COLUMBUS, Ohio — The cushions are gone in the Ohio State secondary. For the spring, that figuratively applies to a group of defensive backs being challenged and pushed to the limit on a daily basis, removing their personal comfort zone in order to to improve on the disaster that was last season’s pass coverage.
By the fall, it will literally mean the spaces that used to be open to opposing wide receivers at the line of scrimmage will no longer exist, replaced instead by a relentless barrage of nonstop press coverage.
The goal both now and later is for the Buckeyes to make an opponent uncomfortable when the ball is in the air, and cornerbacks coach Kerry Coombs is more than willing to do his part to take out the buffer and dial up the pressure to make sure that happens.
“We’re playing a style of defense that is very appealing to me as a corners coach,” Coombs said. “Every single snap of spring football we have lined up in press coverage, and that’s the way we’re going to learn it. Then we’ll find out how we stack up when the fall comes around.”
+ EnlargeSteve Mitchell/USA TODAY SportsArmani Reeves and the Buckeyes will be in press coverage more often in 2014.The Buckeyes came up woefully short on the measuring stick last fall, and its beleaguered pass coverage was arguably at the top of the list of reasons they fell short of their goal of playing for the national championship as the secondary unraveled down the stretch. Ohio State survived a shootout against rival Michigan despite allowing 451 passing yards, but even its high-powered offense wasn’t able to keep trading punches against Michigan State and Clemson as those teams combined for 682 yards and eight touchdowns through the air in those two losses. Collectively the Buckeyes allowed 250 yards or more eight times as they sank to No. 110 in the nation in pass defense, and coach Urban Meyer has made it well known that he believed the defense was too conservative.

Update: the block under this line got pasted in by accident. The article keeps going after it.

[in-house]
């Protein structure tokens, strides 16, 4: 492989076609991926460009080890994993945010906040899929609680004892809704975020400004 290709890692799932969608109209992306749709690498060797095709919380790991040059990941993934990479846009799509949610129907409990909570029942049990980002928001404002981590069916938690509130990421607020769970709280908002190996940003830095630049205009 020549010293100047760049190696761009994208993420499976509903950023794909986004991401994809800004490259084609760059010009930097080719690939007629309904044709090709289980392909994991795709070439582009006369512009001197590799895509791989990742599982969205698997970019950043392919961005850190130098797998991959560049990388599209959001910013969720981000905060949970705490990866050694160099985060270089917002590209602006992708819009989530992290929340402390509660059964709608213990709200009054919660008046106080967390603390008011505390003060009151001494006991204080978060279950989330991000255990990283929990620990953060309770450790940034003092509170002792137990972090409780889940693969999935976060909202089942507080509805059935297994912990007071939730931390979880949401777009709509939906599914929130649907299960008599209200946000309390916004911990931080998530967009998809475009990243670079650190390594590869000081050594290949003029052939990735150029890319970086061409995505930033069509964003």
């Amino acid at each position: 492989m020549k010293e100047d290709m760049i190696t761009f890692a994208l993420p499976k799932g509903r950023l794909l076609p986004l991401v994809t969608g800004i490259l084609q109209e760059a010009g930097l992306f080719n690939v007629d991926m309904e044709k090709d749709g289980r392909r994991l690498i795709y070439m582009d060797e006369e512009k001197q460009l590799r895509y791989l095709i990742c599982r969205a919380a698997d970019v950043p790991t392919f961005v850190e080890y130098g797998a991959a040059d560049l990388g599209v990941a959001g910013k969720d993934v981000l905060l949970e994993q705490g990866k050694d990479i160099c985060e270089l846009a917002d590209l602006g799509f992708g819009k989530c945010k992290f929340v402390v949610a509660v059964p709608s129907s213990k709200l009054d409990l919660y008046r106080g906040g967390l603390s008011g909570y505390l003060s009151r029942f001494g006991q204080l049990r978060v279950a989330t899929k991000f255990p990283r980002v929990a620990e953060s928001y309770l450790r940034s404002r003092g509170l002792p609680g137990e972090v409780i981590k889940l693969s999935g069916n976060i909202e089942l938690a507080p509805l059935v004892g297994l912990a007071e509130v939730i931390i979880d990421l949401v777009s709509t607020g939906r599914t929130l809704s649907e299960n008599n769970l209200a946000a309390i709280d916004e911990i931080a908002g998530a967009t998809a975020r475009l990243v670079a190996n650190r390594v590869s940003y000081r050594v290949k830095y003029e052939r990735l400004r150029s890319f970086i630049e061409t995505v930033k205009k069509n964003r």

That message has clearly been delivered to returning assistants such as Coombs, and a fresh voice in co-defensive coordinator Chris Ash has echoed it as he helps install a much more aggressive system that will bring the cornerbacks up to the line of scrimmage to force the issue in man-to-man coverage.
“It takes practice to play that way,” Coombs said. “Football is made up of a myriad of different schemes. There are lots of different things, and it’s not like you can just say, ‘Hey, go put those guys up on the line of scrimmage and go play.’ It’s the scheme; it’s how everything fits together.
“I’m not blaming that on anybody, but that was not what we were doing. We did it at times, but it wasn’t our base concept — it was an adjustment. Now it is our base alignment, and we will adjust off of that. …
Continue reading this article at ESPN: Buckeyes dialing up pressure at cornerback